Adidas v. The Little Guy
On Monday, July 30, 2018, Adidas was served with a trademark infringement suit for using the phrase “Never Done” after agreeing to partner with, the creator, Abraham Berti Levy, a small business entrepreneur, to use it to market apparel.
Levy is a business owner who trademarked the phrases “You’re Never Done ® ”, “YND ® ,” “Never Done ® ,” “We’re Never Done ® ” and “I’m Never Done ® ” and subsequently plastered it on his line of apparel. Levi and Adidas were originally supposed to partner together under the umbrella company Agron, Inc (the licensing agency for Adidas), until an alleged licensing issue caused the partnership to fall through. Adidas, reneging on their agreement with Levy , went on to place the phrase onto products and allow multitudes of celebrities and social media influencers to wear and promote the apparel. Adidas also conducted at least one social media campaign where they used the hashtag #NeverDone.
Here, we see famous NHL hockey player, Tyler Seguin, promoting the phrase via Twitter ® . The impact of Adidas’ decision to use Levy’s timed phrases without his permission could have some serious monetary penalties behind it. Adidas was “not associated with nor connected to Plaintiff nor licensed, authorized, sponsored, endorsed or approved by Plaintiff in any way” according to the Plaintiff’s Complaint.
Levy is suing Adidas’ for unlawful use of this phrase because it is likely to confuse consumers and lead them to think these products are associated and/or produced by Levy. Previous to Adidas adopting Levy’s idea and putting it on apparel themselves, Levy had already been steadily producing and selling his own apparel with that exact saying on it; and rightfully so, he was the one who trademarked it!
Here is another example of Adidas’ alleged trademark infringement. This is a picture of a blogger that was invited to participate in Adidas’ training during Berlin Fashion Week bearing the phrase “Never Done” ® .
Here, we see the little guy getting tossed around among the big corporate world. Adidas went on to use this phrase without authorization from Levy or his company, even though Levy ultimately owns that phrase. This is a huge issue. Even though Levy spent the time and money to get those phrases protected, it was still taken away from him. Every time someone hears the phrase “Never Done” they are going to think of Adidas just because they are more popular. This is taking advantage of the little guy and profiting from his ideas. Do I sense a part two to the “How to Steal an Honest Companies Money and Get Away with it” saga? You got it!
Trademark infringement can be absolutely devastating to a small business or start-up. If you are on the fence about whether or not you think you need to trademark your logo and any slogans you have, consider this phrase: “better safe than sorry!”. Go check out our firm’s article on “Why Trademarking is Important for the Start-Up Company,” if you’d like to delve deeper into this issue.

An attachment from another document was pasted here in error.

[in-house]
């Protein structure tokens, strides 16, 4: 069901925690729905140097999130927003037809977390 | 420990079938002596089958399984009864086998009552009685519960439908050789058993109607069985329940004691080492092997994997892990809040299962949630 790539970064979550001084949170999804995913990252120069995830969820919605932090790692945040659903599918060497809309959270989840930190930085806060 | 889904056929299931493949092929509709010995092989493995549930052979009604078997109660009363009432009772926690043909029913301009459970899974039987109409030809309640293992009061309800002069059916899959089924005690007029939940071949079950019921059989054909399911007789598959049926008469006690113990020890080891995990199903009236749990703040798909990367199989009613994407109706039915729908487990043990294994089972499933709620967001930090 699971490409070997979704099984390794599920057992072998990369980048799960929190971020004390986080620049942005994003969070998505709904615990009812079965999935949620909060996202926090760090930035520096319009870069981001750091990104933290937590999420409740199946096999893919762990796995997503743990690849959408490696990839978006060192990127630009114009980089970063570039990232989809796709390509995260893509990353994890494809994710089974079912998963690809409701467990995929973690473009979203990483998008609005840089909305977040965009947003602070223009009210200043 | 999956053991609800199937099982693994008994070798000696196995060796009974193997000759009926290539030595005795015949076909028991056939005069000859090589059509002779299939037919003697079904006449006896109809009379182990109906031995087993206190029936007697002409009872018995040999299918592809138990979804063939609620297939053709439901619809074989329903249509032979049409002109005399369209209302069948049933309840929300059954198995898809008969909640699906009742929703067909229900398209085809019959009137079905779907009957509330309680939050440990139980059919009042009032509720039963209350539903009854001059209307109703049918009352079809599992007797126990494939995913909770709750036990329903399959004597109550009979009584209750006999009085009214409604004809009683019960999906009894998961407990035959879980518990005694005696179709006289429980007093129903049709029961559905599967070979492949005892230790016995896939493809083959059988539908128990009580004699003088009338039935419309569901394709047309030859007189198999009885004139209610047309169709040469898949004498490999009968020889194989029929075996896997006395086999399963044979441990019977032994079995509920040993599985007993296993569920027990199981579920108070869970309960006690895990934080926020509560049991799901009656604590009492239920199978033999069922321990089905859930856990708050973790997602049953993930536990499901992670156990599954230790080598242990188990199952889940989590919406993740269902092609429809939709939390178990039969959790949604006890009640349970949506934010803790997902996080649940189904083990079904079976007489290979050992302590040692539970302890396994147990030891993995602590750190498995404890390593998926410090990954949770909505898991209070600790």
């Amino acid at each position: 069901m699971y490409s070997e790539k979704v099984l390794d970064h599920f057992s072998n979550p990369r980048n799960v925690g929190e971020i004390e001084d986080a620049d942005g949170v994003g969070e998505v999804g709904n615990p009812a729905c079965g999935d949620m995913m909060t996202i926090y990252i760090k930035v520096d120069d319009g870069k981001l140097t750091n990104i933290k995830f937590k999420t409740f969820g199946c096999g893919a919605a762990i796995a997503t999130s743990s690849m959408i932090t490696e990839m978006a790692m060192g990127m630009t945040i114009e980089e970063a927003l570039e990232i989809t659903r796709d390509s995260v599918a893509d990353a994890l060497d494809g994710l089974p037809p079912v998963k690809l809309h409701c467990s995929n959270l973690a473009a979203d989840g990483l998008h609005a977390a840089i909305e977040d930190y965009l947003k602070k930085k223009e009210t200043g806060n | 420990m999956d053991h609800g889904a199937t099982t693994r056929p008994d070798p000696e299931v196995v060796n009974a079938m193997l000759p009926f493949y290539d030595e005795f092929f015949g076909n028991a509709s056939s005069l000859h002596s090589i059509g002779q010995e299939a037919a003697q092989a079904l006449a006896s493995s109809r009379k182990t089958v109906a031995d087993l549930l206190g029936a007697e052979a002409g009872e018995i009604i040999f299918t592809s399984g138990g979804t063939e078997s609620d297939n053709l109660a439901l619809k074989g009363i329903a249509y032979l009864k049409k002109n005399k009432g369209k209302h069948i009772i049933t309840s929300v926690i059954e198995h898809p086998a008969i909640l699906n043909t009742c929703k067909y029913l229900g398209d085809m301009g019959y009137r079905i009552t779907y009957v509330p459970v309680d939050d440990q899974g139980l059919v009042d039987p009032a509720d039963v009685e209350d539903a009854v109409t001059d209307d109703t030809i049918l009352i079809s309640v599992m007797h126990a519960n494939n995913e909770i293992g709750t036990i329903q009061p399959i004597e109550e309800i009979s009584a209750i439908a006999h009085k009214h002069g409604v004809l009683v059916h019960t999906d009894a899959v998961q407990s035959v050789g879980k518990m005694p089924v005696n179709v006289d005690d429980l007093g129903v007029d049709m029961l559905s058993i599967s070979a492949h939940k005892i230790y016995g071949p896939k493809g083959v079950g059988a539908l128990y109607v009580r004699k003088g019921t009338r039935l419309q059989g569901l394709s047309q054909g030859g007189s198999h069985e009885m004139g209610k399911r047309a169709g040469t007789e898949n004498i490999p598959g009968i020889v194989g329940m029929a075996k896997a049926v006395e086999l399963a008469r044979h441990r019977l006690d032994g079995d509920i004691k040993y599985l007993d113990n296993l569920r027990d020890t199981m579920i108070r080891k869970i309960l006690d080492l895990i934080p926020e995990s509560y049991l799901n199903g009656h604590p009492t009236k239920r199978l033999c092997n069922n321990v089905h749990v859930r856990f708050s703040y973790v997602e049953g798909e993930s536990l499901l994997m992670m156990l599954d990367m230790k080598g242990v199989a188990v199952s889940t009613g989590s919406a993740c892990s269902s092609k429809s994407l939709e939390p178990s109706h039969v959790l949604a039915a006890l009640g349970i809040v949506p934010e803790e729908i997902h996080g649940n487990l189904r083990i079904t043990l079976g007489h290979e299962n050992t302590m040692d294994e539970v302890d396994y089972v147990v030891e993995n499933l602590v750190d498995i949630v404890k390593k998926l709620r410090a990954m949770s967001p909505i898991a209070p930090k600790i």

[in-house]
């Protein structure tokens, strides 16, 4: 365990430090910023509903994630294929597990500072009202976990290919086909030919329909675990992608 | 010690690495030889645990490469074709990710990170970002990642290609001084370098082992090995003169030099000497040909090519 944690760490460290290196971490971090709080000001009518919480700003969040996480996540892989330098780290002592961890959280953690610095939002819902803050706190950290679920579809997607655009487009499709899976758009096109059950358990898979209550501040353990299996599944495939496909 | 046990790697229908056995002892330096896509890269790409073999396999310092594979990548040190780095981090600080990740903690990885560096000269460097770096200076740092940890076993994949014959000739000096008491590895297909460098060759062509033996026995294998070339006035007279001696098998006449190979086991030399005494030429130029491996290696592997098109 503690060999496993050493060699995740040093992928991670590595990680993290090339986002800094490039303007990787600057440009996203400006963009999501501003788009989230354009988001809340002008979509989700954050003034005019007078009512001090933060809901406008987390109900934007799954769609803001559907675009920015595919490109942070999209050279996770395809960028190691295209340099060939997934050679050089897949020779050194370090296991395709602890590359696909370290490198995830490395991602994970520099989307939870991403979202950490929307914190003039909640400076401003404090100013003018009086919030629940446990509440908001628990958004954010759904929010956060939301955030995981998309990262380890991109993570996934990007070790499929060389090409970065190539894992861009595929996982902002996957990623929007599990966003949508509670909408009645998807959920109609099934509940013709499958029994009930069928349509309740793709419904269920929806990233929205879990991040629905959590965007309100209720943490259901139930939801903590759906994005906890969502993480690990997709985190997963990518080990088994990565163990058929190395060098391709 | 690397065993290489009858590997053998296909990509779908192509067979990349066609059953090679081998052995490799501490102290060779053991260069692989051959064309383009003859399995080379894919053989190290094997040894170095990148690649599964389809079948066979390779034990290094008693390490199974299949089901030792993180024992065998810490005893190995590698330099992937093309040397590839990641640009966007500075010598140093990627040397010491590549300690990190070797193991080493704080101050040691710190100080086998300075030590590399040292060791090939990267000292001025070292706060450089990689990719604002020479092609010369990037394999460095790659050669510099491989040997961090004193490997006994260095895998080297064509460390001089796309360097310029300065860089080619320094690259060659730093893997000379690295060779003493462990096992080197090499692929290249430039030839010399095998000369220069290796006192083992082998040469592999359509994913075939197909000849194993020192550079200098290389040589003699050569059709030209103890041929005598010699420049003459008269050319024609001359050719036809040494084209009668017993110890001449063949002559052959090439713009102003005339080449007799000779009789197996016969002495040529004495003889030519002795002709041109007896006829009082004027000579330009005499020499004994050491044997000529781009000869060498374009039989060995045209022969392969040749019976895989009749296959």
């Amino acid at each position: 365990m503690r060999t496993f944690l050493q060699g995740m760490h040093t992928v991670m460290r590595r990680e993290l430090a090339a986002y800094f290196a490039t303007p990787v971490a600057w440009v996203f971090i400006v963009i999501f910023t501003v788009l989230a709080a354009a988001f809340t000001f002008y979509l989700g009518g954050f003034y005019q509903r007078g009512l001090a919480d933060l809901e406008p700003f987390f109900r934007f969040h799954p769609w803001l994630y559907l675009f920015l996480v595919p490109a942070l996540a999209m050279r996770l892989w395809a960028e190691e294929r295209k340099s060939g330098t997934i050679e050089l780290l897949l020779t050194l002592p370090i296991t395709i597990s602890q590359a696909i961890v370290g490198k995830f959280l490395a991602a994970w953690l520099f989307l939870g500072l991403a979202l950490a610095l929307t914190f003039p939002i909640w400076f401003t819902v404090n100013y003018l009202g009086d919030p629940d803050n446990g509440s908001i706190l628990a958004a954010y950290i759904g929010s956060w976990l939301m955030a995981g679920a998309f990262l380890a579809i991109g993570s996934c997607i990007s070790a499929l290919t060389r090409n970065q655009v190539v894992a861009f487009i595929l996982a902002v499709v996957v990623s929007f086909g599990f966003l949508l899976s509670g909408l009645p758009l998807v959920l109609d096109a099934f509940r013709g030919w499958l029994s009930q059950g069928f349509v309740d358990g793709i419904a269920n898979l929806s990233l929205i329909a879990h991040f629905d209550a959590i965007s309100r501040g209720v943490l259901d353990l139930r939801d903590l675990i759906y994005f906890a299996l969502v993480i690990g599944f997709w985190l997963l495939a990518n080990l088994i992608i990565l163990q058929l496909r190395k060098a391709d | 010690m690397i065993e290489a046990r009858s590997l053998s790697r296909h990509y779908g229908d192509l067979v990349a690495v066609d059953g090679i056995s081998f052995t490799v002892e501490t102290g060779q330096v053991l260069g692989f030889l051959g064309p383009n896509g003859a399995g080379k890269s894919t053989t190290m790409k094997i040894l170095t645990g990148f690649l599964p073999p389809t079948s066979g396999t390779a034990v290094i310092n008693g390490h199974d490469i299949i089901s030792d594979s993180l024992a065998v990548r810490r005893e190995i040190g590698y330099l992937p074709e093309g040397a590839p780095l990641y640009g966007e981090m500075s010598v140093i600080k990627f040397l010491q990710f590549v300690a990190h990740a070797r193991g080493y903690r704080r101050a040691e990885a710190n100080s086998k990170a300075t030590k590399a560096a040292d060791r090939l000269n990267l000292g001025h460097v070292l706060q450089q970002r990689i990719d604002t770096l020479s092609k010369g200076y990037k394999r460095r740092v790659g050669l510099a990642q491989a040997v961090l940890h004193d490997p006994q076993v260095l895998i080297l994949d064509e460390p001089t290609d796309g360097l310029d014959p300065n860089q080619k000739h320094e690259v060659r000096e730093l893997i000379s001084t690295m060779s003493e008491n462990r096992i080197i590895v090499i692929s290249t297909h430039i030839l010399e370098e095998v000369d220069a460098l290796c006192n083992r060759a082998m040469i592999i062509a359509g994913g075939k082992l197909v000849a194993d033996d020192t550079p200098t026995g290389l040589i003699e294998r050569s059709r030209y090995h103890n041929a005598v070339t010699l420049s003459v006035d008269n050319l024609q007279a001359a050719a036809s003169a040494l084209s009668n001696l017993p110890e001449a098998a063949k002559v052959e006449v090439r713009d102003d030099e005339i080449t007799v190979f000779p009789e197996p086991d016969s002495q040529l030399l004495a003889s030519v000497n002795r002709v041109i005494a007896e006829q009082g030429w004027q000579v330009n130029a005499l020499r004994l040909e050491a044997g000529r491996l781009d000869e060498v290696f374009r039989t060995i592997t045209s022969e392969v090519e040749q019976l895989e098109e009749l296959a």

Having a back-up plan to protect your ideas is really very important to ensuring you don’t get taken advantage of. Just some things to consider:
If a company infringes upon your trademark rights and you do not take immediate action, it could irreparably damage your company’s reputation in possibly two ways: they could steal your customers and monopolize on your ideas OR they could produce products at a lower quality than yours and tarnish your reputation for putting out actual good-quality products.
Whether you are plaintiff or the defendant in this situation, legal fees are a major consideration you must account for when preparing for legal action. As a plaintiff, if you want justice to be served in court, you must be prepared to “spend money to make money”.
Your brand’s name follows you forever and if others are using your intellectual property, it is essentially dropping the value of your trademark.
This situation could result in one of a few ways: Adidas and Levy could partner up so that Levy can get in on some of the wealth HIS ideas are bringing in. He could continue with the case and possibly win, resulting in a pay out. Or thirdly, he could lose the case. In this case, Levy is moving for injunction; this basically means he is asking the court to force Adidas to stop using his slogans and phrases and to pay him for his lost revenue. . If Levy is to “win”, Adidas could be faces a slight problem on their hands. They would be paying back for all the revenue they received for infringed products and then some. Small victory for small business owners and entrepreneurs!
If you are looking for an attorney to protect your trademarks and intellectual property alike, please contact us here!
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